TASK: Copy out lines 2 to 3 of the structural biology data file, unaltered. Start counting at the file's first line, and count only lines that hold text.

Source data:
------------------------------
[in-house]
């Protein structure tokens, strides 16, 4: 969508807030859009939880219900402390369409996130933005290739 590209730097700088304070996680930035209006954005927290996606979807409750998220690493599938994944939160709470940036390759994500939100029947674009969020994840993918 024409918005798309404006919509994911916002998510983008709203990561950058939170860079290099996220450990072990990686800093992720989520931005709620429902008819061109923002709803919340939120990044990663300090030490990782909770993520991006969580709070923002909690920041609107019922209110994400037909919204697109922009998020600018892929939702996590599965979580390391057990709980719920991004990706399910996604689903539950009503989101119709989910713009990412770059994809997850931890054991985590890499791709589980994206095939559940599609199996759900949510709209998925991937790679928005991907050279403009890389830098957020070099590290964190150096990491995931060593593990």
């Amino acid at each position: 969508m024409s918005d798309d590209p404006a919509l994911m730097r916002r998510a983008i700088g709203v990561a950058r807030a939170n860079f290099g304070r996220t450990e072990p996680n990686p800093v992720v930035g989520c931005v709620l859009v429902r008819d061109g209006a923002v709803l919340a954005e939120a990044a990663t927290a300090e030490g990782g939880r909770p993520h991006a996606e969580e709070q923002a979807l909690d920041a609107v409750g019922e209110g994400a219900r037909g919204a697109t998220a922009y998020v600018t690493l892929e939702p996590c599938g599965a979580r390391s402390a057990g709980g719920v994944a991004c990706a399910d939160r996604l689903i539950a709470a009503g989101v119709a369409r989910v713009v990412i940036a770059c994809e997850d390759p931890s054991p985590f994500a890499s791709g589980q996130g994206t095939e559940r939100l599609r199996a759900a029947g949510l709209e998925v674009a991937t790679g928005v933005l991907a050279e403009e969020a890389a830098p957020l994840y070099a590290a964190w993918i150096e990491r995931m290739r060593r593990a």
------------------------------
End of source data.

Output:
């Protein structure tokens, strides 16, 4: 969508807030859009939880219900402390369409996130933005290739 590209730097700088304070996680930035209006954005927290996606979807409750998220690493599938994944939160709470940036390759994500939100029947674009969020994840993918 024409918005798309404006919509994911916002998510983008709203990561950058939170860079290099996220450990072990990686800093992720989520931005709620429902008819061109923002709803919340939120990044990663300090030490990782909770993520991006969580709070923002909690920041609107019922209110994400037909919204697109922009998020600018892929939702996590599965979580390391057990709980719920991004990706399910996604689903539950009503989101119709989910713009990412770059994809997850931890054991985590890499791709589980994206095939559940599609199996759900949510709209998925991937790679928005991907050279403009890389830098957020070099590290964190150096990491995931060593593990």
């Amino acid at each position: 969508m024409s918005d798309d590209p404006a919509l994911m730097r916002r998510a983008i700088g709203v990561a950058r807030a939170n860079f290099g304070r996220t450990e072990p996680n990686p800093v992720v930035g989520c931005v709620l859009v429902r008819d061109g209006a923002v709803l919340a954005e939120a990044a990663t927290a300090e030490g990782g939880r909770p993520h991006a996606e969580e709070q923002a979807l909690d920041a609107v409750g019922e209110g994400a219900r037909g919204a697109t998220a922009y998020v600018t690493l892929e939702p996590c599938g599965a979580r390391s402390a057990g709980g719920v994944a991004c990706a399910d939160r996604l689903i539950a709470a009503g989101v119709a369409r989910v713009v990412i940036a770059c994809e997850d390759p931890s054991p985590f994500a890499s791709g589980q996130g994206t095939e559940r939100l599609r199996a759900a029947g949510l709209e998925v674009a991937t790679g928005v933005l991907a050279e403009e969020a890389a830098p957020l994840y070099a590290a964190w993918i150096e990491r995931m290739r060593r593990a």